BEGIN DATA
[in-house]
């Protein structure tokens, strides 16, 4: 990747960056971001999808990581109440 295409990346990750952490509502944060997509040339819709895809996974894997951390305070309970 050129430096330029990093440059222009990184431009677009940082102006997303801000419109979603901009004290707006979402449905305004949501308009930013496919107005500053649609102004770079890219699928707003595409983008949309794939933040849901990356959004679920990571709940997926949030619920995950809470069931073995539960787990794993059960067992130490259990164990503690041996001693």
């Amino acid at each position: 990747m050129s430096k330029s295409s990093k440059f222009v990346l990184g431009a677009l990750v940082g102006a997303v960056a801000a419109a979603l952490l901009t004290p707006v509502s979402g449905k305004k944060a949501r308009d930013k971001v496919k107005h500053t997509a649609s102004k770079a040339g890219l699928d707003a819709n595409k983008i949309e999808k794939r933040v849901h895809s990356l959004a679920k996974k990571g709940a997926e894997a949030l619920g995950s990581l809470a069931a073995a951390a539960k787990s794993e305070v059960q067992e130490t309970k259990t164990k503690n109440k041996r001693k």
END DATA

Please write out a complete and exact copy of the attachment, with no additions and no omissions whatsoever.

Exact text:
[in-house]
């Protein structure tokens, strides 16, 4: 990747960056971001999808990581109440 295409990346990750952490509502944060997509040339819709895809996974894997951390305070309970 050129430096330029990093440059222009990184431009677009940082102006997303801000419109979603901009004290707006979402449905305004949501308009930013496919107005500053649609102004770079890219699928707003595409983008949309794939933040849901990356959004679920990571709940997926949030619920995950809470069931073995539960787990794993059960067992130490259990164990503690041996001693």
């Amino acid at each position: 990747m050129s430096k330029s295409s990093k440059f222009v990346l990184g431009a677009l990750v940082g102006a997303v960056a801000a419109a979603l952490l901009t004290p707006v509502s979402g449905k305004k944060a949501r308009d930013k971001v496919k107005h500053t997509a649609s102004k770079a040339g890219l699928d707003a819709n595409k983008i949309e999808k794939r933040v849901h895809s990356l959004a679920k996974k990571g709940a997926e894997a949030l619920g995950s990581l809470a069931a073995a951390a539960k787990s794993e305070v059960q067992e130490t309970k259990t164990k503690n109440k041996r001693k």